In The Letter of Genesis he had explained that here as in Gen 2:4 the words heaven and earth mean the whole of creation, 10 understanding heaven in this verse to mean, not the physical heaven of outer space, but the incorporeal heaven of the angelic spirits, who are situated above the bodily heavens, not by a higher location in space but by sublimity of nature. 11 Thus the word heaven in this verse he took to mean the angels, fully formed in their nature, while the earth signifies "the invisible, unstructured, and abysmally dark incompleteness of the bodily mass from which things existing in time were to come." 12

        Augustine admits that the creation of the angels is not plainly stated in this description of the creation of the world, but he thinks that it is implicitly stated either under the name of heaven in verse one or under the name of light in verse three, because he "cannot believe" that their creation was omitted entirely. He refers to other places in the Scriptures where the creation of the angels is explicitly stated (Dan 3:58; Ps 148:2-4; Job 38:7). Thus, in The City of God, Augustine avers that, "if the angels are included in the works of God during these six days, they are that light which was called day." 13 And in The Letter of Genesis he expounds at length his theory that, prior to the first day, the angels were created in their natural being under the name of heaven in Gen 1:1, and the light of the six days represents degrees of their supernatural illumination in the grace of the Beatific Vision. 14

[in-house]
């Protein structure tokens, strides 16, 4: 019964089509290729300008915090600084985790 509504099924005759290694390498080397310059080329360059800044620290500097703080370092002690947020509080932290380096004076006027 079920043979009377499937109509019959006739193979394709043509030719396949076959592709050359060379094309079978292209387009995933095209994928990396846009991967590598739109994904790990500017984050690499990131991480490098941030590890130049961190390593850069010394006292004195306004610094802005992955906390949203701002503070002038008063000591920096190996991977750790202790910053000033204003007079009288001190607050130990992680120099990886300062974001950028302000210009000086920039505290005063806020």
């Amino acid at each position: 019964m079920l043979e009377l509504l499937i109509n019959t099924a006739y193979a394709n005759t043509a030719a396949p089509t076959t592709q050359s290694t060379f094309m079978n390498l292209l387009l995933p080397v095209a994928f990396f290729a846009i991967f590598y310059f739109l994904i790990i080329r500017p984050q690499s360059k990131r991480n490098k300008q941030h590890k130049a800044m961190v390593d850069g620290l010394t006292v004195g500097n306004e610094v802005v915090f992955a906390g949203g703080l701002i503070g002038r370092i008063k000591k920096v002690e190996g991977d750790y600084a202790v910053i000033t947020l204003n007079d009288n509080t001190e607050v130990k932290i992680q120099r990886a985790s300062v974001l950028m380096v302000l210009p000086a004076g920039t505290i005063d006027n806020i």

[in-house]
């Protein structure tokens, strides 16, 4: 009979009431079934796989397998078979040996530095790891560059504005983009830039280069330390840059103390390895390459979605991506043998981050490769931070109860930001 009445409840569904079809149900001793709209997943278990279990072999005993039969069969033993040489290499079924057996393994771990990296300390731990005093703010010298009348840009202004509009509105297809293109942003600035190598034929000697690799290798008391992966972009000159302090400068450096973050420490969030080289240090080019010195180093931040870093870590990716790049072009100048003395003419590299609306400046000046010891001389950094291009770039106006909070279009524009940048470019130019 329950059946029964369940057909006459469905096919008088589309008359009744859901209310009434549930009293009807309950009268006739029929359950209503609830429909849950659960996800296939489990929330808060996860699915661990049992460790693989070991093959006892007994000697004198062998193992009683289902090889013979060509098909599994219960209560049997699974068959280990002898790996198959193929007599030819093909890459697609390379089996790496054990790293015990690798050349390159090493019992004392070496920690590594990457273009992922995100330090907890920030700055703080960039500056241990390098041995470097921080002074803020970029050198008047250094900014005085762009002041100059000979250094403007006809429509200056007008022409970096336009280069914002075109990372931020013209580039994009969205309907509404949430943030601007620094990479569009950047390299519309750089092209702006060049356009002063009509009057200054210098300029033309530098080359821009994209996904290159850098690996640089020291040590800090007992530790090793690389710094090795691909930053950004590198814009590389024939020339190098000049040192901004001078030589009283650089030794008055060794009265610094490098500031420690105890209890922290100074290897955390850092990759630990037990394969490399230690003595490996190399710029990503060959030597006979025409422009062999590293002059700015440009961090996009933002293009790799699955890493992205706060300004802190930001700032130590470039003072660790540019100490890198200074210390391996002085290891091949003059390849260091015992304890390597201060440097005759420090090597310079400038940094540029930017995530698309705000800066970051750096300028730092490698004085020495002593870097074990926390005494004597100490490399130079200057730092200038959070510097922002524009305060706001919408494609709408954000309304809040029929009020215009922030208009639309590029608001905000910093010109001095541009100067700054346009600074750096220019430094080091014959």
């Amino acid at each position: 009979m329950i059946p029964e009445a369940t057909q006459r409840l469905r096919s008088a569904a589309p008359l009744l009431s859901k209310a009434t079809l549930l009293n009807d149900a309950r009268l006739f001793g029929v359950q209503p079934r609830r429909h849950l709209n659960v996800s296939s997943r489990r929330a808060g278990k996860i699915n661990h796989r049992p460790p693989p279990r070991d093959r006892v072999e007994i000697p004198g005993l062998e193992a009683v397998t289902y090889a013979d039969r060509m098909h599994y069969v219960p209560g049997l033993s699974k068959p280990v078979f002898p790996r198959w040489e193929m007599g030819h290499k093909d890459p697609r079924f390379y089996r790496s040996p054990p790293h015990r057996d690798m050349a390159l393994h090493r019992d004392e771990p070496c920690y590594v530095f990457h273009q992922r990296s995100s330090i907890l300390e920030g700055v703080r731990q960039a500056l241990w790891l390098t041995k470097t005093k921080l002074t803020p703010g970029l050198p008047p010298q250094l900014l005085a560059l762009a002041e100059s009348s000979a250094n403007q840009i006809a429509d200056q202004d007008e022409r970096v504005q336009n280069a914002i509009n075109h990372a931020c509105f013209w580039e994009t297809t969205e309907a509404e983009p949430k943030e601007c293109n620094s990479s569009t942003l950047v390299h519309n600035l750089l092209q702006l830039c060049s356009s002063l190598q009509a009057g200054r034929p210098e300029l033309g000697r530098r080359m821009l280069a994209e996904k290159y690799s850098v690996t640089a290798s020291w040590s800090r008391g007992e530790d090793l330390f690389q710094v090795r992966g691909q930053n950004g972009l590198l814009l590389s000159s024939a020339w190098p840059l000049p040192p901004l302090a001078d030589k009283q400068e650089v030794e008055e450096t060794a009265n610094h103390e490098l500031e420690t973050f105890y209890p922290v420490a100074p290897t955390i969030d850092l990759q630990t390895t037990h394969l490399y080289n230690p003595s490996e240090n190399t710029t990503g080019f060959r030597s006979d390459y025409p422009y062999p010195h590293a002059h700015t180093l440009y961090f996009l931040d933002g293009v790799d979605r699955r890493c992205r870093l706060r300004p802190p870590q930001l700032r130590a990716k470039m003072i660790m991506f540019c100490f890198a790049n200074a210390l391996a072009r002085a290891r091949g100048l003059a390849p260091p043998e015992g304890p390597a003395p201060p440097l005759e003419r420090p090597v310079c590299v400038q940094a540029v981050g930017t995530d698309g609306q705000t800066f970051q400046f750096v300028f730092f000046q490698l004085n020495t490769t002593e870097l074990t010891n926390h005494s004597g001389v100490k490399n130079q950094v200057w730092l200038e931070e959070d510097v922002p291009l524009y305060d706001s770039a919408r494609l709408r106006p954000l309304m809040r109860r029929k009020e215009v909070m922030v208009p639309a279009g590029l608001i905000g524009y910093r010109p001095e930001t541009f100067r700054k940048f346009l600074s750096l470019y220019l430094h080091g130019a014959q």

And the earth was void and empty, .... (Gen 1:2). St. Augustine explains that the author uses the more common word earth to signify unformed matter, but, he adds, the reader should not suppose that matter could have actually existed without form: what are separated artfully in the narrative, namely, the matter and the form, were in historical fact created simultaneously by God. 15 And so, not in temporal but in causal order first was created the unformed and formable raw material out of which everything was to be fashioned. 16 Thus does St. Augustine understand the words of Wis 11:18: "For thy almighty hand, which made the world of matter without form ...." 17 It is, furthermore, his studied opinion that all the matter in the universe was created at the same instant of time. Thus, the formless matter mentioned in verse two is understood to have had a certain priority of origin but not of time over the specific things mentioned in the succeeding verses. Matter and form are divided in the account, but they were created simultaneously. 18 While admitting that for God to make something incomplete and then to complete it has nothing reprehensible in it, St. Augustine sees the "six days" as a distribution only of narrative and not of time. 19 Thus, in his view, God "created all things together" (Ecclesiasticus 18:1), but separated them into six days in the account for those who could understand only piece by piece. 20 So the six days of the creation account are presented in the order in which they are known to the blessed angels, having before and after in the connection of the creatures but simultaneity in the effectiveness of the Creator." 21